The weight of that transformation was lost on me as I stood, nervously shifting, straining to hear the other speakers over the issue of steam from the engine behind me. In my hand I held the tool that would connect a continent, yet all I could think about was not missing my introduction. Still, I smiled to myself at the fun I was having, at the pleasant nerdiness of it all, knowing that I would look back with happy thoughts.

"Chinese railroad workers greet a train on a snowy day," sketch by Joesph Becker.
"Chinese railroad workers greet a train on a snowy day," sketch by Joesph Becker. | via Wikipedia

But not everything was happy behind the facade of those trains. Motion had its casualties, too. Forgotten until the past few decades were the contributions of thousands of immigrant laborers, without whom no railroad would exist. Chinese workers in particular were the unsung heroes of the Central Pacific construction. What started as an experiment with foreign labor grew to include more than 11,000 Chinese workmen by the end of the project, and while their pay was scant and the discrimination was worse, they proved invaluable assets. One crew comprised of mostly Chinese men still holds a record for laying 10 miles of track in one day.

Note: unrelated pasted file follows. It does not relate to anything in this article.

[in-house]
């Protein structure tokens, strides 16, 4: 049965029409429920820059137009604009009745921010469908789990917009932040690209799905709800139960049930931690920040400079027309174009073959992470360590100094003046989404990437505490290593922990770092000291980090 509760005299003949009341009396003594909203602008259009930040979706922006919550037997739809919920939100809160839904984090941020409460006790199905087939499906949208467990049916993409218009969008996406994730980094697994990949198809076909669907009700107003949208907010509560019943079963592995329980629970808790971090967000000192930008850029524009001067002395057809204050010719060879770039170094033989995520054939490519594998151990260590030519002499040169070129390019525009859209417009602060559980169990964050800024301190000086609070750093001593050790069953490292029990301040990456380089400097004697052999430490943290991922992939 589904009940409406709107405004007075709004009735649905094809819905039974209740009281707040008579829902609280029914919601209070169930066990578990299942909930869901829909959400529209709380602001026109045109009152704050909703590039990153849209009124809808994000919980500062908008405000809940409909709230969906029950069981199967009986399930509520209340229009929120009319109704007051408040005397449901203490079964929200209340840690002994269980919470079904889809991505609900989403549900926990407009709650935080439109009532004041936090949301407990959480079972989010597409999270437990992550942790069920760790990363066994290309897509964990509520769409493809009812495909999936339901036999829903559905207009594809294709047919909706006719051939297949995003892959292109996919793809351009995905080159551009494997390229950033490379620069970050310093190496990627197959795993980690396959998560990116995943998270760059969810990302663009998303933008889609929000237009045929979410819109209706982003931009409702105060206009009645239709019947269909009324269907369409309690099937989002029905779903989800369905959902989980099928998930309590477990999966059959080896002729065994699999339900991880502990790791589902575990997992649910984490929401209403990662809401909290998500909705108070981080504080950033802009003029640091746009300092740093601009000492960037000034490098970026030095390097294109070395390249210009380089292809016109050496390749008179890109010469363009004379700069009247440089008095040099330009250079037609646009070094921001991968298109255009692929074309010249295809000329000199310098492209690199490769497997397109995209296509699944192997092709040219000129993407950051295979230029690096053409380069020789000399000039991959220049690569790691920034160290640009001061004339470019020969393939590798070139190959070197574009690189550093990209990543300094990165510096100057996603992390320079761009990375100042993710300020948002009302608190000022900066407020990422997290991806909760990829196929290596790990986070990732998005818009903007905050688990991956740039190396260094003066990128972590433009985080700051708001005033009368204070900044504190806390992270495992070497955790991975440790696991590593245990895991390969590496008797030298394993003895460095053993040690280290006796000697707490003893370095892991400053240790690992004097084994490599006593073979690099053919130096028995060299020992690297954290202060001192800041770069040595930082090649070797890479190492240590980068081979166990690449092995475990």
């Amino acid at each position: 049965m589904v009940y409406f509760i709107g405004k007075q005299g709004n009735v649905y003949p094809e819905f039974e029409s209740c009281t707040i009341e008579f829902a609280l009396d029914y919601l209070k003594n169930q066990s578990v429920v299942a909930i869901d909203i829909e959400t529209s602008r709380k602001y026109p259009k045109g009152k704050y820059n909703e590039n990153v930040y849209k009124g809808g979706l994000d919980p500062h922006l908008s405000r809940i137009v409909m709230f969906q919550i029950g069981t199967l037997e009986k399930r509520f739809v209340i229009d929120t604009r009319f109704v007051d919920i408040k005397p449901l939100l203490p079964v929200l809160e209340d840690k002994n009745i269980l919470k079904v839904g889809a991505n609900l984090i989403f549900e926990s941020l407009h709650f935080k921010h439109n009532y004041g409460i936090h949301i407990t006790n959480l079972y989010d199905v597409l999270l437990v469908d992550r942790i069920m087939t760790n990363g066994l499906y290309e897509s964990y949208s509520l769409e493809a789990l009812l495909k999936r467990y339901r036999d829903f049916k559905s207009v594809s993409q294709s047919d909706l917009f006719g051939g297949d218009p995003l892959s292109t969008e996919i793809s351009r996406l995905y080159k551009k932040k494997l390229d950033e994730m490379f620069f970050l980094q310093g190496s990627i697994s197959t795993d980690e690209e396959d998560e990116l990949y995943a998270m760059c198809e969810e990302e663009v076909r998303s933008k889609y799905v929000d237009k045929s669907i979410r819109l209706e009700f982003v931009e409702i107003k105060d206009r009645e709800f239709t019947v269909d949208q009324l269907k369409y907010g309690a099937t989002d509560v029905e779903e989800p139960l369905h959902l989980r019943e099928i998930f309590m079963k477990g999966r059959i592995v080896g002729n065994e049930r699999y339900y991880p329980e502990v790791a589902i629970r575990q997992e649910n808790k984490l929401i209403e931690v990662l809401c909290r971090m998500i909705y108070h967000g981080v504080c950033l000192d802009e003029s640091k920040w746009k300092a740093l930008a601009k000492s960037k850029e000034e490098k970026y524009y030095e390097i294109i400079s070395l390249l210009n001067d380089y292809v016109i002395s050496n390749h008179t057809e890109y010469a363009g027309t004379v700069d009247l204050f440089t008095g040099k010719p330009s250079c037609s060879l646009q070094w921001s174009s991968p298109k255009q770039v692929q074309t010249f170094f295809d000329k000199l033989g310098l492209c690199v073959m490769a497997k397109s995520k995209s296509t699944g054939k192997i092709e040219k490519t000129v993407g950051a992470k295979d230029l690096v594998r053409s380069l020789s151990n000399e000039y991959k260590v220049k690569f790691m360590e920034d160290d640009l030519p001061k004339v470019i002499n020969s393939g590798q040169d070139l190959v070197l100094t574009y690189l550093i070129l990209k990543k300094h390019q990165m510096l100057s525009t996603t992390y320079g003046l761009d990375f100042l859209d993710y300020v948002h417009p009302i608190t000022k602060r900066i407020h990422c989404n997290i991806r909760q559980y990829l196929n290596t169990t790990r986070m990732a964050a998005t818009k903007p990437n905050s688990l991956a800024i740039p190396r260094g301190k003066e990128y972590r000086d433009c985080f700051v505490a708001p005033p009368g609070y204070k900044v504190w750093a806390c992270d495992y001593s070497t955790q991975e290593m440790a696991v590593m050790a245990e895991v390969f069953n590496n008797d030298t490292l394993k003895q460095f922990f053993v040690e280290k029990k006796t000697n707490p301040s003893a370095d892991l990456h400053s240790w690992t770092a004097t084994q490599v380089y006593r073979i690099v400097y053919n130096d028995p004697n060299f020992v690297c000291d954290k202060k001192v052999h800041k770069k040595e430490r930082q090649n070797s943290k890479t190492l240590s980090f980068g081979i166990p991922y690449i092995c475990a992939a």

So quickly the West expanded, but its former inhabitants fell under the feet of its march. American painter John Gast captures well the common tale — America, clad in virtue, floats angelically westward as progress follows. Ahead of her, American Indians, bison and horses flee into the wilderness.

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And there I stood at the climax of it all, at the spot where progress met forfeiture in the name of motion, ready to deliver my lines. I managed some theatrics, to general applause, and handed my hammer to the Leland Stanford stand-in who would drive the final spike. A few taps and it was over. The telegraph operator replicated the simple sentence broadcast to the rest of the country: “DONE.”

After the reenactment of the driving of the last spike ceremony at Promontory Summit, Aug. 18, 2018.
After the reenactment of the driving of the last spike ceremony at Promontory Summit, Aug. 18, 2018. | Christian Sagers

But we are not done. The motion that once promised the future has faded into the past. No. 119 and Jupiter, the symbols of progress in their day, fetched only a $1,000 scrappers fee at the end of their lives. Cars replaced the rails, and planes replaced the cars, and so motion moves the country ever forward. Each breakthrough is a chance to unite us and push us to grasp something beyond our reach, and hopefully we see those moments as opportunities to avoid the mistakes of our forebears and build something better.

Thousands gather this weekend to celebrate a triumph in American history, but those celebrations too will fade. Still, as sure as the American spirit lives, the next celebration won’t be far down the tracks.

In no time, it seemed, my wife and I were driving away from one of the more unique events in our shared experience. Where would American motion take us next? Whatever or wherever it is, I hope I’m a quirky yet earnest participant, only this time I don’t want to be an actor. I want to be the real thing.